Bored with your weekend routine? See where dance takes you with these da:ns festival 2022 performances

From ballet set against the breathtaking Marina Bay skyline to a stage interpretation of a book written by a best-selling author, this year’s Esplanade – Theatres on the Bay’s da:ns festival aims to reconnect people with performing arts

Reconnect with performing arts at this year’s Esplanade – Theatres on the Bay da:ns festival. PHOTO: RAVI DEEPRES

Whether you enjoy the fast-paced beats of street dance or the graceful time-honoured form of traditional Asian dance, the 17th edition of da:ns festival has something for you.

Taking place from Oct 13 to Oct 23, the festival is its 17th edition and also its last. After this year, the festival will take on a new format with themed dance programmes spread out through the year. 

da:ns festival comprises five segments: Centrestage with dance productions by local and international artists, Shift with thought-provoking works, Next Generation with a spotlight on young dancers, RASAS with its focus on traditional dances from the Asian region, and Participate with dance workshops, talks and masterclasses for all ages.

Here’s a guide to what awaits you at da:ns festival.

If you like immersive experiences…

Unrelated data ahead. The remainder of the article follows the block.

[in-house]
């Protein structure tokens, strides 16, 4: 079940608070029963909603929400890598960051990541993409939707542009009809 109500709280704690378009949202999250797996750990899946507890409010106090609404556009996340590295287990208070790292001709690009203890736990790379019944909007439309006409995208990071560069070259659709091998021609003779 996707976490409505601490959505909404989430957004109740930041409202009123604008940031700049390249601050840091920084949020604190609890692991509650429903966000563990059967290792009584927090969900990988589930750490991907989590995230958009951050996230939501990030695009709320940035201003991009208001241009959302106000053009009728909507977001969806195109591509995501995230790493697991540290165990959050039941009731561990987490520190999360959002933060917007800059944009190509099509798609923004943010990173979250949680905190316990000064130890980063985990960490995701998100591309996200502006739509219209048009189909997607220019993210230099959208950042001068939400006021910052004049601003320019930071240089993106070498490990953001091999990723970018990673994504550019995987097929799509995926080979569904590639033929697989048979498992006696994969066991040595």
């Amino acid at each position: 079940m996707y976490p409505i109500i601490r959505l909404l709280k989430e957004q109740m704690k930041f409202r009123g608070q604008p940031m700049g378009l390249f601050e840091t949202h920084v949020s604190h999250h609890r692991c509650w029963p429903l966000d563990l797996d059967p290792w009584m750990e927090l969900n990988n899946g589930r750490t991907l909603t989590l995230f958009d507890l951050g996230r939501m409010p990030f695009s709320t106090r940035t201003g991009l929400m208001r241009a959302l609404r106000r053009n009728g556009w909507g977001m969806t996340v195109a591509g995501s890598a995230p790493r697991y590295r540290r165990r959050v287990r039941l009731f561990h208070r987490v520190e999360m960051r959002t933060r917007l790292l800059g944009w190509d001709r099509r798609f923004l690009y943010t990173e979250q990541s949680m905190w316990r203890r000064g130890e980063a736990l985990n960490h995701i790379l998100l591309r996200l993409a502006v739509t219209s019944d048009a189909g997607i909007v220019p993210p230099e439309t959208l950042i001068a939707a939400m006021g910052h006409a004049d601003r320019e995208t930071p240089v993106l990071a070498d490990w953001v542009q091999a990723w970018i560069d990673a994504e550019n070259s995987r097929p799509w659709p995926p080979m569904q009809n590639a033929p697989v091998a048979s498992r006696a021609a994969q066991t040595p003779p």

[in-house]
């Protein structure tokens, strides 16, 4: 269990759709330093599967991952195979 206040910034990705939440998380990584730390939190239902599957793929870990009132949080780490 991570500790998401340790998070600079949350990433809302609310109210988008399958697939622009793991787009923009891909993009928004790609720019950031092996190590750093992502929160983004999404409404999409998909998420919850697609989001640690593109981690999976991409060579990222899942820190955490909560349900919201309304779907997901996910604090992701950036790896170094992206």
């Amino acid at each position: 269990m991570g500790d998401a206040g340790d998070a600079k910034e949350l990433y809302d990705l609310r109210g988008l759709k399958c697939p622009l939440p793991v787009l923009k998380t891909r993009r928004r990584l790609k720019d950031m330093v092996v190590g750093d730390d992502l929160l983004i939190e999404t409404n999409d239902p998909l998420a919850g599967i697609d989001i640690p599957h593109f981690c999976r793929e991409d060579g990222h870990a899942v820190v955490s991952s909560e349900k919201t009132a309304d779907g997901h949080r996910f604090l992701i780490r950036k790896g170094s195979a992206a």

Infinitely Closer offers a moving performance featuring holographic projections and 3D sound.

Infinitely Closer reflects upon freedom within the shifting realities of our modern times. PHOTO: ESPLANADE

One of Singapore’s leading dance companies, The Human Expression (T.H.E) Dance company is the first to stage a performance at Esplanade’s new Singtel Waterfront Theatre with its latest work, Infinitely Closer.

This elaborate collaboration brings together Malaysian sound artist Kent Lee, Macau-based projection artist SEESAW, South Korean costume designer Choi In Sook, Singaporean lighting designer Adrian Tan, Singaporean spatial sound designer Guo Ningru, Singaporean dramaturg Kok Heng Leun, Australian-Laotian guest performer Billy Keohavong and six dance artists from T.H.E Dance Company.

Featuring artistic director Kuik Swee Boon's signature HollowBody methodology, this contemporary dance piece combines live performance with holographic projection and sonic waves of three-dimensional sound.

Infinitely Closer will reflect upon freedom within the shifting realities of our modern times.

If you were going to spend your weekend with your Kindle…

Tree of Codes lets you “read” a book with your senses.

American best-selling author Jonathan Safran Foer’s Tree of Codes comes to life on stage. PHOTO: JOEL CHESTER FILDES

Even as a book, American best-selling author Jonathan Safran Foer’s Tree of Codes is unlike any other book you have read. It actually uses the pages from another book The Street of Crocodiles as a canvas, with an ingenious die-cut on every page so that the peek-a-boo, latticework effect creates a whole new story.

Now, imagine Tree of Codes interpreted for the stage, also in a totally new, game-changing way worthy of its original DNA. Since its premiere in 2015 at the Manchester International Festival, it has wowed audiences worldwide.